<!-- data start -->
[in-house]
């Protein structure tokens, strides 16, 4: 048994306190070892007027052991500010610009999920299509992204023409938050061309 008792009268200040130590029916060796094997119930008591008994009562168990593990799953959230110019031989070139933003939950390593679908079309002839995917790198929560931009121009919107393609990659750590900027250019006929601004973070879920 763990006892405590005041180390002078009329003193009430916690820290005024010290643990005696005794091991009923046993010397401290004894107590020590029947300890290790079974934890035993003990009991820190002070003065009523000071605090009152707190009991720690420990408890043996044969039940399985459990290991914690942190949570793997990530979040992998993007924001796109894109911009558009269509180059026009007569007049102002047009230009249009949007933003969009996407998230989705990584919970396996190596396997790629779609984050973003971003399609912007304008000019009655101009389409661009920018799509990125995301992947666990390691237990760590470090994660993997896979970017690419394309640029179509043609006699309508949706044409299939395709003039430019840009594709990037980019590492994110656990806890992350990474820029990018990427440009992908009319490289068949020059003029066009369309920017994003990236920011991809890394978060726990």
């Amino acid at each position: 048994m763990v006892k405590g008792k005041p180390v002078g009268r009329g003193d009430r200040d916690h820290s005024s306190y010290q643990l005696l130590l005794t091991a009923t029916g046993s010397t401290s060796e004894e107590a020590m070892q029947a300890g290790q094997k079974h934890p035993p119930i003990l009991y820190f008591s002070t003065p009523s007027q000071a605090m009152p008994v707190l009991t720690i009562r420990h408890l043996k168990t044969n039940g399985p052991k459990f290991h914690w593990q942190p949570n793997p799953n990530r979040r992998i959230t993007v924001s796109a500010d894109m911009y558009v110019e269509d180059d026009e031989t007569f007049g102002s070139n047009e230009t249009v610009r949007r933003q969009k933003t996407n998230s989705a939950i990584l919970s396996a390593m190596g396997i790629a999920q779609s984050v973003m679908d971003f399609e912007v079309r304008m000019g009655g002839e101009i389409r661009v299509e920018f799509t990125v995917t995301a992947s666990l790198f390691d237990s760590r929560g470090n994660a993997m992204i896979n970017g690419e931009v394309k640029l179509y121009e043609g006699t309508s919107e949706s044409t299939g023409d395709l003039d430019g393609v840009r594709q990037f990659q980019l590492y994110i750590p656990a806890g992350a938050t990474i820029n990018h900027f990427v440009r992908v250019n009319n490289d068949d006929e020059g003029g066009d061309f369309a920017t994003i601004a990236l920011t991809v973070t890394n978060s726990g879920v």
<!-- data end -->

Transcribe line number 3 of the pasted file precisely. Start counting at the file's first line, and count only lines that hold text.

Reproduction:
């Amino acid at each position: 048994m763990v006892k405590g008792k005041p180390v002078g009268r009329g003193d009430r200040d916690h820290s005024s306190y010290q643990l005696l130590l005794t091991a009923t029916g046993s010397t401290s060796e004894e107590a020590m070892q029947a300890g290790q094997k079974h934890p035993p119930i003990l009991y820190f008591s002070t003065p009523s007027q000071a605090m009152p008994v707190l009991t720690i009562r420990h408890l043996k168990t044969n039940g399985p052991k459990f290991h914690w593990q942190p949570n793997p799953n990530r979040r992998i959230t993007v924001s796109a500010d894109m911009y558009v110019e269509d180059d026009e031989t007569f007049g102002s070139n047009e230009t249009v610009r949007r933003q969009k933003t996407n998230s989705a939950i990584l919970s396996a390593m190596g396997i790629a999920q779609s984050v973003m679908d971003f399609e912007v079309r304008m000019g009655g002839e101009i389409r661009v299509e920018f799509t990125v995917t995301a992947s666990l790198f390691d237990s760590r929560g470090n994660a993997m992204i896979n970017g690419e931009v394309k640029l179509y121009e043609g006699t309508s919107e949706s044409t299939g023409d395709l003039d430019g393609v840009r594709q990037f990659q980019l590492y994110i750590p656990a806890g992350a938050t990474i820029n990018h900027f990427v440009r992908v250019n009319n490289d068949d006929e020059g003029g066009d061309f369309a920017t994003i601004a990236l920011t991809v973070t890394n978060s726990g879920v």